Secular/ization/ism in Middle East Studies
The emphasis on Islamism in our field has also had an effect on the way we discuss Arab secularism. Outside of Middle East studies, secularism has attracted significant attention in anthropology, social theory, and religious studies. Generally speaking, the interest in secularism –dating roughly from the late 1980s–does not come from a deep engagement in secularist traditions, but from the recognition that a new language of politics is needed to understand the role of religious self-expression in the public sphere. Long gone is the time when secularism seemed to have no ideological significance on its own other than the taken-for-granted absence of religion. This need for religion as the lens through which we view the secular is particularly pronounced in works on secularism in the Arab Middle East due to the perceived centrality of Islam in shaping debates about state, society, and subjectivity.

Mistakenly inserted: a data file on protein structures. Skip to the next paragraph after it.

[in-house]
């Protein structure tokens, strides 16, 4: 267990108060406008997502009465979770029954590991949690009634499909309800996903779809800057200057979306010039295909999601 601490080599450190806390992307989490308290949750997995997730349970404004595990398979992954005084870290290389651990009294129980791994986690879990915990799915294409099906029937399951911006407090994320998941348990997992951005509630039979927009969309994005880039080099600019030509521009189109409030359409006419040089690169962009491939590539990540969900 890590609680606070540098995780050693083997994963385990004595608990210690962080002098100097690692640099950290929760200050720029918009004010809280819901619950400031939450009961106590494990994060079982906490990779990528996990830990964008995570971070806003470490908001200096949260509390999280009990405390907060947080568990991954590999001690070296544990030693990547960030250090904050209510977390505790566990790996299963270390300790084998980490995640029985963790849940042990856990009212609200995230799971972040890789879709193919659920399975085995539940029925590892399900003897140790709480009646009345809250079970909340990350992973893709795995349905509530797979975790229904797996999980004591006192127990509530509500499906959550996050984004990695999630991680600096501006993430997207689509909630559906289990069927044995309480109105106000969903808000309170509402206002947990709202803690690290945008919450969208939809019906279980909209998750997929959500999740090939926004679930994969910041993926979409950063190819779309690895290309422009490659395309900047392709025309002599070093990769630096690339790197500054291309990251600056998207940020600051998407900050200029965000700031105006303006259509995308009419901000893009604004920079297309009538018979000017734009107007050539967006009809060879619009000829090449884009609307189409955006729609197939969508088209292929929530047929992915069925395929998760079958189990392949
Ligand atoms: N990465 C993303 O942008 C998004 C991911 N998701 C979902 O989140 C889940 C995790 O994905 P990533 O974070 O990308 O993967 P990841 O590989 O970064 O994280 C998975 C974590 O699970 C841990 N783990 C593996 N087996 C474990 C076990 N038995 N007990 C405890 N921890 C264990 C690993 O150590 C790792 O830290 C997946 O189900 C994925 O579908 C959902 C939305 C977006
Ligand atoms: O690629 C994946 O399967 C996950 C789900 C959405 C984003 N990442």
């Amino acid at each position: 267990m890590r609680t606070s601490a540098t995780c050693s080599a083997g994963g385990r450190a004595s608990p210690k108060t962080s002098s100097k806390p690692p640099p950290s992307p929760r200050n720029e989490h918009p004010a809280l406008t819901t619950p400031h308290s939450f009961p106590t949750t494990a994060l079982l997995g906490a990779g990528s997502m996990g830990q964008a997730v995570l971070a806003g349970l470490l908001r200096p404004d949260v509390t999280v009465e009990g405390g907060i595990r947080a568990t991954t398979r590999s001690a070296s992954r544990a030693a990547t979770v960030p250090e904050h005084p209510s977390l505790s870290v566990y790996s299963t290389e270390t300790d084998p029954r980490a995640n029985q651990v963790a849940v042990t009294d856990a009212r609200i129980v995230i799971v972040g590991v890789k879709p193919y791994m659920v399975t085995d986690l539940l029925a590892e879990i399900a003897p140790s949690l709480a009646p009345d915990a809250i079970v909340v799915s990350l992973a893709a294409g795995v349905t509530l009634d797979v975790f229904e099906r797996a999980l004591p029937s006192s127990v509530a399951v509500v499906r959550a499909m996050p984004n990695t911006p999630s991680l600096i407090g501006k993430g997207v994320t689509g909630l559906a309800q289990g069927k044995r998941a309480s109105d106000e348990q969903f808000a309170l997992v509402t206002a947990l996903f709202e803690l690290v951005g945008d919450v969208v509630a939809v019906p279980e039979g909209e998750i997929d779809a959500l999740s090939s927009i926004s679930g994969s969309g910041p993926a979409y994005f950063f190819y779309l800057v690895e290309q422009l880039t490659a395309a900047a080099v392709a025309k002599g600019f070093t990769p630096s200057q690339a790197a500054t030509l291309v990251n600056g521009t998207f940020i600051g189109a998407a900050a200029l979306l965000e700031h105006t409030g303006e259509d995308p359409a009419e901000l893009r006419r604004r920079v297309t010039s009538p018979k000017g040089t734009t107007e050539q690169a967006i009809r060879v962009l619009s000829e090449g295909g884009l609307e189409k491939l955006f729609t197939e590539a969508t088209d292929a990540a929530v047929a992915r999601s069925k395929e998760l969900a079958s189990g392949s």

The theorization of secularism can be divided into three currents: state doctrine (secularism), historical process (secularization), and political/ethical ideal (the secular). Even in very careful and considered analyses, there is inevitably a degree of confusion between these three categories, stemming from the popular usage of “secularism” to cover all three. An additional problem with the three categories is that none of them fully capture perhaps the most common-sense understanding of secularism, namely as social identity, that is, secularism as a blueprint for the individual’s life and place in the world. When we hear in the media that so-and-so are “secular” demonstrators, it is often with reference to this understanding of a group of people who not only hold certain views about the prescribed minimal role of religion in public life, but also conduct themselves and appear in a way that is (to a Western eye) non-religious. This is the opposite of what the literature commenting on secularism in Arab countries like Egypt has actually been concerned with, namely, individuals who make choices outside the box of Enlightenment-based liberal secularism and, again, appear “religious.” Their agency is political, not by directly affecting elections and state, but in the way that they enact a new political language based on comportment, behavior, modesty, and piety. This is what Asaf Bayat calls the politics of everyday life, and Saba Mahmood has labeled the politics of piety.